The legacy of Martin Luther King, Jr. was more than symbolic this week with the introduction of legislation aimed at protecting Washington state’s sanitation workers.
With the civil rights leader’s eponymous holiday recognized Monday, Sen. Karen Keiser, D-Kent, appealed to King’s legacy when calling for increased workplace safety for commercial janitors.
King was supporting a strike by Memphis sanitation workers in 1968 when he was assassinated on a balcony near his motel room.
“Even now, in 2018, sanitation is still a dangerous profession,” Keiser said in a press release. “As we honor the legacy of Dr. King, we all must remember that the struggle for safe working conditions continues.”
Keiser is the primary sponsor of Senate Bill 6227, which would require the Washington state Department of Labor and Industries to conduct a study by the end of 2022 that examines the greatest safety and health risks associated with commercial sanitation work.
The bill was inspired by a department work group’s conclusion that janitors are at greater risk of injury than service workers in other industries. The Janitorial Workload, Health, and Safety Work Group found that females, first-year workers and those with a first language other than English filed more compensable claims than all other demographics.
The work group recommended that training and access to safety information be improved, along with identification of safety issues.
SB 6227 received a public hearing in the Senate Labor & Commerce Committee on Monday afternoon, Jan. 15.
Lulu Carillo is a janitor at Valley Medical Center in Redmond. At the hearing she said she is encouraged to skip her breaks at work.
Carillo said she was diagnosed in 2016 with a growing hernia that required a $70,000 surgery.
Carillo is a member of Service Employees International Union Local 6, the Seattle branch of a union that negotiates compensation and working conditions for service workers.
Local 6 Political Director Mauricio Ayon said the Seattle branch represents over 6,000 janitors, security officers and airport workers.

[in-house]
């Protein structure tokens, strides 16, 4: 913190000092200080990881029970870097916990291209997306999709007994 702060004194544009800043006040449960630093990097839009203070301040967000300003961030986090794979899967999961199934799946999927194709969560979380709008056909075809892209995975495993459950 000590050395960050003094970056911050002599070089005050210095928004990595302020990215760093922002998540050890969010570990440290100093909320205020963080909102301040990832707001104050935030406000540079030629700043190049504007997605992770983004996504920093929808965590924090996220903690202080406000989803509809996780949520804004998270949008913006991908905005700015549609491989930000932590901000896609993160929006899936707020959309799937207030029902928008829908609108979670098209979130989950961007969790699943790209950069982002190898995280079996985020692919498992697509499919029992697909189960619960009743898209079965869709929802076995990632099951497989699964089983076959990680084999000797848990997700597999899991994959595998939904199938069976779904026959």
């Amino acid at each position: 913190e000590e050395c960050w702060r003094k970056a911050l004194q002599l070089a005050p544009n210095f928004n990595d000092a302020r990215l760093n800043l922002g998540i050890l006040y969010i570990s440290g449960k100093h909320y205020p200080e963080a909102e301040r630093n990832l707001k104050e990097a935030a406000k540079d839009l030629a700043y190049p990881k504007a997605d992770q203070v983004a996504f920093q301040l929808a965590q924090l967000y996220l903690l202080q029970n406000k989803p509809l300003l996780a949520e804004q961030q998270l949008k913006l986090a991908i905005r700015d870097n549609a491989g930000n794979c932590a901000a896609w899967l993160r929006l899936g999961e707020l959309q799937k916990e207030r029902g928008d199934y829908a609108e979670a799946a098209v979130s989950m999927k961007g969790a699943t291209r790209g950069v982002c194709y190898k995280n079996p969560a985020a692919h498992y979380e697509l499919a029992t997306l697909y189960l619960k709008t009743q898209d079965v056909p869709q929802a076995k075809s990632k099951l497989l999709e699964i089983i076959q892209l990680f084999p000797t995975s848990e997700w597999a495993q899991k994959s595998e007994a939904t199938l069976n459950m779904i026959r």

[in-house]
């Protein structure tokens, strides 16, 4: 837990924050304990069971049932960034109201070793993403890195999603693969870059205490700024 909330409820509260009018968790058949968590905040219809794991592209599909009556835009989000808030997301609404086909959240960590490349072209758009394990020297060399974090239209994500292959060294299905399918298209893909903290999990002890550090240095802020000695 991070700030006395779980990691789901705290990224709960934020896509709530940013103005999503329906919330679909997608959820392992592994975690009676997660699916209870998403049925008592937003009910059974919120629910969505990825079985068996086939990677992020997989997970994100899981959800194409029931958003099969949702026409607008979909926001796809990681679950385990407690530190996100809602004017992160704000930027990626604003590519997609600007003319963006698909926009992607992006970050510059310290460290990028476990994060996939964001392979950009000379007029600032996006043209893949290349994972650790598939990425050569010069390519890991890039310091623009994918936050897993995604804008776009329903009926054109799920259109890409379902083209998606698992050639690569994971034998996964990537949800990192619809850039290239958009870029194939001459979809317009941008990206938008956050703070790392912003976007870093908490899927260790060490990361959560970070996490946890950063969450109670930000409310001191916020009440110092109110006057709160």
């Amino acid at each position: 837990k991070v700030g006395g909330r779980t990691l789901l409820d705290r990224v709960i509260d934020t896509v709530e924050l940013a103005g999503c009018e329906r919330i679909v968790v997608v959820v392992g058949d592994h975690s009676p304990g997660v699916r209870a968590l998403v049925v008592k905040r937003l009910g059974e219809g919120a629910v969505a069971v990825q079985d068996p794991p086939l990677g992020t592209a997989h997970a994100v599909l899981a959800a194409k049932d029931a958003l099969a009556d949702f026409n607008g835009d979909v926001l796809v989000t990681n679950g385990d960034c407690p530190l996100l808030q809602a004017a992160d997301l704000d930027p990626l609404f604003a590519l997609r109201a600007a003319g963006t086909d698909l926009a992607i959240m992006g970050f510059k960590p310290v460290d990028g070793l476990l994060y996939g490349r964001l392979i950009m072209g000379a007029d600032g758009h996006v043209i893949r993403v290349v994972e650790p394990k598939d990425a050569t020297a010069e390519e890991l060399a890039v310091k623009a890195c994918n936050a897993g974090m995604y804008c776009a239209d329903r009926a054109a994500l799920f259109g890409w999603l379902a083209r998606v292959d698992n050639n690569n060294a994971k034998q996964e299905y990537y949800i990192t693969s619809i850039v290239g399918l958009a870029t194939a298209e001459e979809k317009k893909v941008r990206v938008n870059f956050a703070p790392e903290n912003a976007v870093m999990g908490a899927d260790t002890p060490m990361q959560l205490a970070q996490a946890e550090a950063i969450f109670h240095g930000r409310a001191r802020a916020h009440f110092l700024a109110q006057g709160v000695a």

Another member, Kim Lee, said she and many others wouldn’t choose a life in sanitation work if not for Local 6’s efforts in fighting for their safety.
Lee works for Pacific Building Services in Tacoma and said she was recently admitted to the hospital because her employer was unable to provide her the safety equipment necessary to mitigate the effects of cleaning chemicals.
“I dance with a mop in 19 full bathrooms every night,” Lee said.
“It’s really frustrating when you have to go to work every night knowing you can’t get any help.”
The public testimonies of Lee and others moved committee members to issue statements of their own.
“I’m hoping that we can move a little more quickly in terms of trying to get some standards in this industry to protect these workers,” said Sen. Steve Conway, D-Tacoma, who is also a sponsor of Keiser’s bill. “These workers have a right to work in dignified conditions.”
Keiser, who serves as chair of the committee, echoed Conway’s statements and said she was moved by the personal testimonies of those in support of the bill.
“I am proud to sponsor legislation that provides safeguards to our sanitation workers,” the senator said. “The struggle for social justice never ends, and here we are, still trying to make some progress.”
Alex Visser is reporting from the WNPA Olympia News Bureau. The Chronicle contributed to this report.